Exploring the North Baliem Valley
Traveling in North Eastern Baliem is a great way to experience Dani culture without without having to put in a lot of effort. All the sights can be reached by local bus, or hiring a taxi. I ended up hiring a taxi as it was Sunday, which meant that none the bus’s would be operating until after church in evening. Hiring a taxi for the full day taxi cost $40 US, which I split with three other travelers. We ended up stopping at four different places in the North East.
The first stop was the so called “White Mountain.” This “mountain” is merely a hill that has white ocean sand running down one of its sides. The sand comes from the bellies of birds that have been migrating here from the sea for centuries, slowly building up sand deposits. To be frank, it’s an underwhelming sight. Not to mention that the local chief will demand around $15 US to enter.
Further up the valley is the village of Jwinka. Many travelers have labelled this as a “tourist trap,” as locals here dress in traditional clothing mostly just for the benefit of snap happy tourists. All locals will ask for a fee before you can take their photo, but it’s still a great way to see how the Dani here used to dress. There outfits are not just for tourism, however. Most of the men and women who are in this clothing are elders, and have just not transitioned to wearing modern clothing. The elder women will be happy to show you there, amputated fingers as well, an indication of how authentic Jwinka still is.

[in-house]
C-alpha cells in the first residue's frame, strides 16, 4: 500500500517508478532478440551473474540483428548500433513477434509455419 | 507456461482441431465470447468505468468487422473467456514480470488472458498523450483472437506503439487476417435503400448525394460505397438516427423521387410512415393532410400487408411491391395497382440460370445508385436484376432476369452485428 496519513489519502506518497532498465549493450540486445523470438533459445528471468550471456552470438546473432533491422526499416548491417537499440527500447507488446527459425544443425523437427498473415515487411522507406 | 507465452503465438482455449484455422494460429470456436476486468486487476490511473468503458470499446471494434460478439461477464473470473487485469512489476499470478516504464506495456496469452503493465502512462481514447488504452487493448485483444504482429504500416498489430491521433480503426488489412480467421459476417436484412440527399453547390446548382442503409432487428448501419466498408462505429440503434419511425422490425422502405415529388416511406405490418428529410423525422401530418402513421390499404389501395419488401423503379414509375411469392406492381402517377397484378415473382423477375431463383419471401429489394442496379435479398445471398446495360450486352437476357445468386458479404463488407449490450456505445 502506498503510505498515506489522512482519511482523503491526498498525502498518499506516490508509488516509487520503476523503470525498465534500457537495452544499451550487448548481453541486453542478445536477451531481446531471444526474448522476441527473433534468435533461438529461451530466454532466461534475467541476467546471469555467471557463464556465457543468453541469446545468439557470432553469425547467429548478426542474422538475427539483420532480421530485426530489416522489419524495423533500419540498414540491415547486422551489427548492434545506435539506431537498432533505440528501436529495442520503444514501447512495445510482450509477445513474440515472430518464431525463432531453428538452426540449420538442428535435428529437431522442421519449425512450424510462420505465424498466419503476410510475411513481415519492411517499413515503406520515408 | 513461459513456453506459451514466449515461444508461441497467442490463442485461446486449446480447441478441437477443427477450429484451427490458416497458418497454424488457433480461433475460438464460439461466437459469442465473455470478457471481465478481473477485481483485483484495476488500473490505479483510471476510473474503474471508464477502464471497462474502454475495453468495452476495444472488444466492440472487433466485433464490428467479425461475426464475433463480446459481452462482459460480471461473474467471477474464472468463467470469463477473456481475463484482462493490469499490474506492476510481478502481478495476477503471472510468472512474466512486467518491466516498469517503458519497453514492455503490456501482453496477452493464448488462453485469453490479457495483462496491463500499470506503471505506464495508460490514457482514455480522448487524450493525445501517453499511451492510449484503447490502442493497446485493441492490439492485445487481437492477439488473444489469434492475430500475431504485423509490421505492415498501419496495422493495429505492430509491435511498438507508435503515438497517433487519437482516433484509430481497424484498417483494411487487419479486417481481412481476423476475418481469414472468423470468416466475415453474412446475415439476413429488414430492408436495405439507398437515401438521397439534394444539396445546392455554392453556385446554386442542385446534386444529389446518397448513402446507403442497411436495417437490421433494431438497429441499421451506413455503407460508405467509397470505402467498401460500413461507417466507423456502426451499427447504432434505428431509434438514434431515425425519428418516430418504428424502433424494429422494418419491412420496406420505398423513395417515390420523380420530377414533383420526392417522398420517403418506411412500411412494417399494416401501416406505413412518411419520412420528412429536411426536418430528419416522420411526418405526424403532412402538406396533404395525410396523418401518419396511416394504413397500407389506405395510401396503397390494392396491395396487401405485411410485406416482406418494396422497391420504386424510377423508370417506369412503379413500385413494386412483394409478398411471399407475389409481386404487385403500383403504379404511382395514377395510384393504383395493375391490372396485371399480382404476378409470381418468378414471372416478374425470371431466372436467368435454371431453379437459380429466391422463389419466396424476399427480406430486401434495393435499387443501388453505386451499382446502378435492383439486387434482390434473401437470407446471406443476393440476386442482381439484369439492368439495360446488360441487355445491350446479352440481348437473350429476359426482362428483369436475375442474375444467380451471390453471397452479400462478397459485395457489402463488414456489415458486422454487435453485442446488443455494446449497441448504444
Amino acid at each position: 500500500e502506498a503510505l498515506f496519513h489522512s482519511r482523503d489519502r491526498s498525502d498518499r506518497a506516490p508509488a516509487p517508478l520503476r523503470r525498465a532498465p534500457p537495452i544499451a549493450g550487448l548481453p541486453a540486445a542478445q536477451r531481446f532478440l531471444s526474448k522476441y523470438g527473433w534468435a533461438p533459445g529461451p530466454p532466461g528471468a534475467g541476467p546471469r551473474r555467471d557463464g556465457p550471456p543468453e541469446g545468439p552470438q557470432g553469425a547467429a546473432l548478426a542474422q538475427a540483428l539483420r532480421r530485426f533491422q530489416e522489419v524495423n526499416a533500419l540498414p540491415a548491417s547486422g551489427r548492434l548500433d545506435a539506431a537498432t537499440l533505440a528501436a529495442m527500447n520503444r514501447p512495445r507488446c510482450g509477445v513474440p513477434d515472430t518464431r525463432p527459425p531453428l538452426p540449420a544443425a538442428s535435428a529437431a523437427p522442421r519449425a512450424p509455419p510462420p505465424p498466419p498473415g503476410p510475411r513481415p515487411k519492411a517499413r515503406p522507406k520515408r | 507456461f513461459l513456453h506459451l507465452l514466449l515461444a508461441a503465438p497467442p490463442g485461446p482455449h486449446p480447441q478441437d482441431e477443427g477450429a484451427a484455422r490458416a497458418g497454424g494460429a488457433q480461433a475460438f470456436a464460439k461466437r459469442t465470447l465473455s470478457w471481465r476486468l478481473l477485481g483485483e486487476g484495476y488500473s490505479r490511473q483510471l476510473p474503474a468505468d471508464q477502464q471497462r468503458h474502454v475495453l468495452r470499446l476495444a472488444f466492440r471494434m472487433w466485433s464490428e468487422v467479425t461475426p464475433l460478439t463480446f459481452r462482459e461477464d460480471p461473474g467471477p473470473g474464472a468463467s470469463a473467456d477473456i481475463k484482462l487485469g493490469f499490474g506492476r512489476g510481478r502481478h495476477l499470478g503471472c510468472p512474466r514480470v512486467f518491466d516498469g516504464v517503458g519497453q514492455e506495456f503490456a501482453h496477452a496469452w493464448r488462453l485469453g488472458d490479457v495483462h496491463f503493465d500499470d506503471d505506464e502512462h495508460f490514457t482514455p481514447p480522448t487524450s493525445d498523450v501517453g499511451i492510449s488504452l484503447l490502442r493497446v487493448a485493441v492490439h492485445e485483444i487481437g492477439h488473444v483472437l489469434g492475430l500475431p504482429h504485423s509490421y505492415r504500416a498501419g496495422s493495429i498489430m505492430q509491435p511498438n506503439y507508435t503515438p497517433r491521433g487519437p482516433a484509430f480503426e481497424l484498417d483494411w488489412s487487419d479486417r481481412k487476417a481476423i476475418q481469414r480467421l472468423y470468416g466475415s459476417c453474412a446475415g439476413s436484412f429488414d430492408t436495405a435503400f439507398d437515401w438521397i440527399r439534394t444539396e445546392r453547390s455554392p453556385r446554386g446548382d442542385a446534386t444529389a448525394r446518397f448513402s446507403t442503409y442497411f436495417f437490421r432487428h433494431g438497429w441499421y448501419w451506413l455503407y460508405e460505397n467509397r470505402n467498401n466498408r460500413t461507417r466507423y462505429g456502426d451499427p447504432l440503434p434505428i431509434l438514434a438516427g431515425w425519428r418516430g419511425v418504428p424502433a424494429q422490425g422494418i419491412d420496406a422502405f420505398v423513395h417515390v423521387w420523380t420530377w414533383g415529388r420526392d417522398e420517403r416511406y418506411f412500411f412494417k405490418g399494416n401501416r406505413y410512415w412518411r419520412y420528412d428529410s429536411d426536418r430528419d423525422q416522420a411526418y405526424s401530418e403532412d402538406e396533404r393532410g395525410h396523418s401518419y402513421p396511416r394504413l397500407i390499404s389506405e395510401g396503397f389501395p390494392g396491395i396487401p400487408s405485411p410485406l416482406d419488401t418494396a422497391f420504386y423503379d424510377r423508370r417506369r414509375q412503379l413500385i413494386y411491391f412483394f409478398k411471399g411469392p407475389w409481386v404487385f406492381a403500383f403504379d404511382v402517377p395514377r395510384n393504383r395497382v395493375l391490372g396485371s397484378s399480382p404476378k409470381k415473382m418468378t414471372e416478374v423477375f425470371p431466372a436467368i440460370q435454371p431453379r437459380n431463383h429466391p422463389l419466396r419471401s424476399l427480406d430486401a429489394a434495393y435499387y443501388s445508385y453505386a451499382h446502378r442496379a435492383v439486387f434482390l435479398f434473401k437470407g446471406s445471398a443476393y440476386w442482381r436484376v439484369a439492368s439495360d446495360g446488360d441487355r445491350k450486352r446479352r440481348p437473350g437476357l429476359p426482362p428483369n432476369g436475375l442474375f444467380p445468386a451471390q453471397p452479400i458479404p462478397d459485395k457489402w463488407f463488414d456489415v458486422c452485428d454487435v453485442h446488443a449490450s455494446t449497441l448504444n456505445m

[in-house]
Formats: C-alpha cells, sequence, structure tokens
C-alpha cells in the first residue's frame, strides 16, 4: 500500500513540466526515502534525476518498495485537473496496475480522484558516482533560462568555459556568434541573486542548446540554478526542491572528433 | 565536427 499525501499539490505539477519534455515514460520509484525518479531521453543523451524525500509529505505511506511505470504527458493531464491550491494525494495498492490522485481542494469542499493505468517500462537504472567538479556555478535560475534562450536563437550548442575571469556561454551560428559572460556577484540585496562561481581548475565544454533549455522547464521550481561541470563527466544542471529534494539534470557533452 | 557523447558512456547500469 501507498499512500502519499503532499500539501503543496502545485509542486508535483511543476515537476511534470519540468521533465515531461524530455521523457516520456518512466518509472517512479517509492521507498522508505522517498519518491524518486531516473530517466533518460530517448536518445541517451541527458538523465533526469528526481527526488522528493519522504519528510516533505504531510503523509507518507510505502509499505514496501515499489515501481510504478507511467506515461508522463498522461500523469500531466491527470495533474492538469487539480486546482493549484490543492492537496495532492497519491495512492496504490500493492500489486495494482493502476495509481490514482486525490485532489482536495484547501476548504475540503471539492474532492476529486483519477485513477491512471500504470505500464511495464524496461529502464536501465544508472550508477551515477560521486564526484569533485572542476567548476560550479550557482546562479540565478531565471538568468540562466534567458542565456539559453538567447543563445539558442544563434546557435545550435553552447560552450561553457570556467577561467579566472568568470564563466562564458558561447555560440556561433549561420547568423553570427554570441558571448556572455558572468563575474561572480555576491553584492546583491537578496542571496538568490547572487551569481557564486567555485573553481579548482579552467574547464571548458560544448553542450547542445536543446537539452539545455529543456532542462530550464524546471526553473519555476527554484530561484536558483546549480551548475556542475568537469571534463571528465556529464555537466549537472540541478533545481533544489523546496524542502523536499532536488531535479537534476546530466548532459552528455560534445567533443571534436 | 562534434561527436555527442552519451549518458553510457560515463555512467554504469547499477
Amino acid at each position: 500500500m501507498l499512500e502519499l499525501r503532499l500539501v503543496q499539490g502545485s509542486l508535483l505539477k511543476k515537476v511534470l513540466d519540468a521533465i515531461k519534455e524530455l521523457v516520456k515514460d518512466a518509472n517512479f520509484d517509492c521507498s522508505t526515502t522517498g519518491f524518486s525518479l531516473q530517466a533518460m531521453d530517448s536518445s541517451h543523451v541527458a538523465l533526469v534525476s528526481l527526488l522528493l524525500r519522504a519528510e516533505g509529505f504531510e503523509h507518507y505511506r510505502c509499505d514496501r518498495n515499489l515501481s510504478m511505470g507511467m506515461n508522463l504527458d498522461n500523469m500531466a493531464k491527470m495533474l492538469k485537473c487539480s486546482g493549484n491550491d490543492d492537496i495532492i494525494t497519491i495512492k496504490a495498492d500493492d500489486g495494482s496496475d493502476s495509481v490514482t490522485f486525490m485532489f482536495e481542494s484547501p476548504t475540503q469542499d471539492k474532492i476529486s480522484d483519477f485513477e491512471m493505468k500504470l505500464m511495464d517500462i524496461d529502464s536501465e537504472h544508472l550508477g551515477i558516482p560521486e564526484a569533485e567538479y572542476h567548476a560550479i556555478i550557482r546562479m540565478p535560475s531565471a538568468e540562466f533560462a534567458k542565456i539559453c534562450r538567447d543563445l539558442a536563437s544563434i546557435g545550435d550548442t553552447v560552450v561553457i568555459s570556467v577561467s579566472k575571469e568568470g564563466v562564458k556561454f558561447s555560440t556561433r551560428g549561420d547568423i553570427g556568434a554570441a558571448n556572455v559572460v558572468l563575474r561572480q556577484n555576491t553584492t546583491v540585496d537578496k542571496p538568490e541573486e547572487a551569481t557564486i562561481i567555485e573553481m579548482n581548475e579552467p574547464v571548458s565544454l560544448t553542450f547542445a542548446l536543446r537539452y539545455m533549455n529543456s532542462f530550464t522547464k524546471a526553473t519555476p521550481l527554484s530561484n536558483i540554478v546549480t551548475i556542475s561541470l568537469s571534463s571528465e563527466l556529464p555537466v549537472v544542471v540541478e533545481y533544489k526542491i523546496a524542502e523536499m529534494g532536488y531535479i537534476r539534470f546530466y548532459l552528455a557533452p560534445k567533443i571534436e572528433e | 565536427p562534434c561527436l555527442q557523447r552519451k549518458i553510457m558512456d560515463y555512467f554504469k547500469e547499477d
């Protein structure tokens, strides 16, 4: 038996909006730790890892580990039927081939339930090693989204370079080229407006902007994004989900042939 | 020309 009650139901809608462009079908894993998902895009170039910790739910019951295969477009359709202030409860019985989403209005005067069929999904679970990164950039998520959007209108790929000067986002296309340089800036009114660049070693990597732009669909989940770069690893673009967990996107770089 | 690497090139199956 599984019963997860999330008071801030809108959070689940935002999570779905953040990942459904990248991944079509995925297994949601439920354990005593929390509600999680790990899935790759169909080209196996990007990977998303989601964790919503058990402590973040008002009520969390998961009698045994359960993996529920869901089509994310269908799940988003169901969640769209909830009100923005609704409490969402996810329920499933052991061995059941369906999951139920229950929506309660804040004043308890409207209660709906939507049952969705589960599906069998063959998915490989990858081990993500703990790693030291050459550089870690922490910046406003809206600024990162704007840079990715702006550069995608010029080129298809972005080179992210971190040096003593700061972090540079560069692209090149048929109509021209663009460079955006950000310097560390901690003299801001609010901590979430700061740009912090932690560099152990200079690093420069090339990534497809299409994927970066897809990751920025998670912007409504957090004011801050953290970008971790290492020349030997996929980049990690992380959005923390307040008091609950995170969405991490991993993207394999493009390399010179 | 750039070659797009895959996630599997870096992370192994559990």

Upon arrival to the village, you will be greeted by the chief. You then will have to negotiate a price for photography, seeing the village and, of course, visiting the Wimontok Mabel Mummy. Wimontok Mabel was a powerful 18th century warlord in the valley. His body was smoked and mummified and has been kept in the village since his death. Nowadays, his mummified corpse can be seen for a small fee of 150 00 RP.